Figure 3
figure3

Example 2-state simulations. Simulations use a range of koff values and the prefilled default values for other parameters: 300 μM [Ptotal]; 0, 100, 200, 300, 600, 900 μM [Ltotal]; 10 μM KD; ω0 = 0, 500 s−1; line width dω = 100 s−1. (a) Simulated concentration change of each species as a function of [Ltotal]/[Ptotal]. (bf) Simulated lineshapes with different koff values ranging from 0.01–100 × Δω (500 s−1). The simulated data (50 data points on each line with noise, signal/noise ≈50) are shown as dots. These data are subsequently fitted with the 2-state fitting GUI and the fitted lineshapes are shown as smooth curves.

These simulated 2-state lineshape data (50 data points sampled on each line with random noise, and signal/noise ≈50; a typical signal/noise level of 50–100 was seen in our NMR titration studies, such as the 29 kD Syk tSH2 constructs3,7) are fitted with the 2-state fitting GUI (Fig. 3 and Table 2). In all cases, the GUI correctly determines the KD value. koff values are determined for the range of 0.1–10 ×  Δω, and cannot be determined for values ≥ 100 × Δω, which is above the fast-exchange limit (i.e. spectrum appearance becomes insensitive to the koff values above the limit).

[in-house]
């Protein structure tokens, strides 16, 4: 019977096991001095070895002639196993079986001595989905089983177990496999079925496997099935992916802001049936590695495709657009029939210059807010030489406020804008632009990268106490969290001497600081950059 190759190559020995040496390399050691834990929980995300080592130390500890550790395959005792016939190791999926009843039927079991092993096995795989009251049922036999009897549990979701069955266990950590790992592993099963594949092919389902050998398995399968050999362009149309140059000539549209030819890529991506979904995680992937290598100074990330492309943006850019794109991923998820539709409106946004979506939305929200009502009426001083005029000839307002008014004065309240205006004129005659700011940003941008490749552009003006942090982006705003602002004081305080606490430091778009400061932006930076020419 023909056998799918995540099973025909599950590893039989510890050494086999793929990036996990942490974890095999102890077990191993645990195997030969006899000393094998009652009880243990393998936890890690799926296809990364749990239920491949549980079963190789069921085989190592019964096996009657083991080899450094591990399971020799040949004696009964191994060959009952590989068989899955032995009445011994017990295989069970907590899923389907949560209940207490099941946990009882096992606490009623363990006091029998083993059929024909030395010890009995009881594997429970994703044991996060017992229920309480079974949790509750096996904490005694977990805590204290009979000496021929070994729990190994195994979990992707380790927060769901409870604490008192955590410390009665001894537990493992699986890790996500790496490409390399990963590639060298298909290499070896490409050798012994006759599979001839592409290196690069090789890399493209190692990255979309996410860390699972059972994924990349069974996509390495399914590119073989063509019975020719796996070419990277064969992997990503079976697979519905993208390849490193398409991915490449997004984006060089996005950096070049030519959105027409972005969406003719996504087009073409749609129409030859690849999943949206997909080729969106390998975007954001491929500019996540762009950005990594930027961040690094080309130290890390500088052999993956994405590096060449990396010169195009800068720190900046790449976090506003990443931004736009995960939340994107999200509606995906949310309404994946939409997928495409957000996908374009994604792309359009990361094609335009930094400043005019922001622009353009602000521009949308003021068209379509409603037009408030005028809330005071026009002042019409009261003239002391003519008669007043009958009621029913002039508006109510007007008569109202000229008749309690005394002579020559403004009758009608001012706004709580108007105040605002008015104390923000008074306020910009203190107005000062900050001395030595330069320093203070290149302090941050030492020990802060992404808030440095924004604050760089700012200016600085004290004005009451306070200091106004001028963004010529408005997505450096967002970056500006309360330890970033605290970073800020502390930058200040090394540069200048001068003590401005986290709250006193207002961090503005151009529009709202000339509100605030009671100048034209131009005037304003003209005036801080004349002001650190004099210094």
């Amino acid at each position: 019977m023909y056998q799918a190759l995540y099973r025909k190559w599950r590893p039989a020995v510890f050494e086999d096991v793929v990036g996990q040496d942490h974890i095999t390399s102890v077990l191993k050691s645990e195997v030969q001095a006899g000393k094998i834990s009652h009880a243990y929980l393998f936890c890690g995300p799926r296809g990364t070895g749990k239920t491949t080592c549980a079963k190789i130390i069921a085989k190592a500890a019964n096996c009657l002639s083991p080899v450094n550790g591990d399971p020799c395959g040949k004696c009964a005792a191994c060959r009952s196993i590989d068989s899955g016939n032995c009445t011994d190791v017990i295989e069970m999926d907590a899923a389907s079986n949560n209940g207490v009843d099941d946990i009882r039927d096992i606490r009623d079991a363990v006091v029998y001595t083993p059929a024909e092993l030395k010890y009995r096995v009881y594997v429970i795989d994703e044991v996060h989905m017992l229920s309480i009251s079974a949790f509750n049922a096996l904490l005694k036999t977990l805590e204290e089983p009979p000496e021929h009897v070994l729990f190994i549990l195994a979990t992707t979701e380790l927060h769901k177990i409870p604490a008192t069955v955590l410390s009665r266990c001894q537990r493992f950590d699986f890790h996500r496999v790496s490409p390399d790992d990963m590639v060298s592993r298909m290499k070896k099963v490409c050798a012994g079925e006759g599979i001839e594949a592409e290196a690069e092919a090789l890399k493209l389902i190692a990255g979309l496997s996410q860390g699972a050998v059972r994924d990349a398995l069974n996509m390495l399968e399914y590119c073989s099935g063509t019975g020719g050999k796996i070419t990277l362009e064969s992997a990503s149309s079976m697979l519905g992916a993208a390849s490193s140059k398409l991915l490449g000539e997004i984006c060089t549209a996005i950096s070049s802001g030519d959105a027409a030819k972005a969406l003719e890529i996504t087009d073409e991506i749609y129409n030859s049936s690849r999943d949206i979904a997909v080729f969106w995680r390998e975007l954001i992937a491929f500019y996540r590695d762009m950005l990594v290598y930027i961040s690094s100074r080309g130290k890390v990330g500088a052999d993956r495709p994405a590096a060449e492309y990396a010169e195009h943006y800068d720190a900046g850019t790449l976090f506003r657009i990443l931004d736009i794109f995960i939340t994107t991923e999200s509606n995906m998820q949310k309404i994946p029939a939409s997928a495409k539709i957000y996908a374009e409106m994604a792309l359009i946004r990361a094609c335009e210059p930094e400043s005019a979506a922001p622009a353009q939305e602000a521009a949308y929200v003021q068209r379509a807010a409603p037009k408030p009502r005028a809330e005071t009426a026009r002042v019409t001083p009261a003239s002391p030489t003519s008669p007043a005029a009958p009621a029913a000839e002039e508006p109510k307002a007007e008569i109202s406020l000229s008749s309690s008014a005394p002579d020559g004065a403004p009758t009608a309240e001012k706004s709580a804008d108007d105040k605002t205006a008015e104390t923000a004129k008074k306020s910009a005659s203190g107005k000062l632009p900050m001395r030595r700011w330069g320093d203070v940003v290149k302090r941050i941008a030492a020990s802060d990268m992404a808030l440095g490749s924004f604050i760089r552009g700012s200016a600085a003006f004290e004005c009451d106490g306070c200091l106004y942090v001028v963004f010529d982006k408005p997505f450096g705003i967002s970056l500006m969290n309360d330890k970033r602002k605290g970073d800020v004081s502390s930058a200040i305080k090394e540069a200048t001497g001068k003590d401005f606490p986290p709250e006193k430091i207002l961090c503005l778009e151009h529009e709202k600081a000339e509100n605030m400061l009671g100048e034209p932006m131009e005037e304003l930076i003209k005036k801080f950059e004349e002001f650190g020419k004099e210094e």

Table 2 Summary of example 2-state fittings. The input data are from 2-state simulations shown in Fig. 3 as indicated, containing noise (signal/noise ≈50) and 50 data points on each line. The data are fitted with the 2-state fitting GUI. The parameter searching range is [1 nM, 1 mM] for KD and [0.1 s-1, 100000 s−1] for koff. The fitted parameter values are shown with 95% confidence intervals determined by Monte Carlo resampling. UB: not determined due to reaching the upper boundary.

Example 3-state simulations and fittings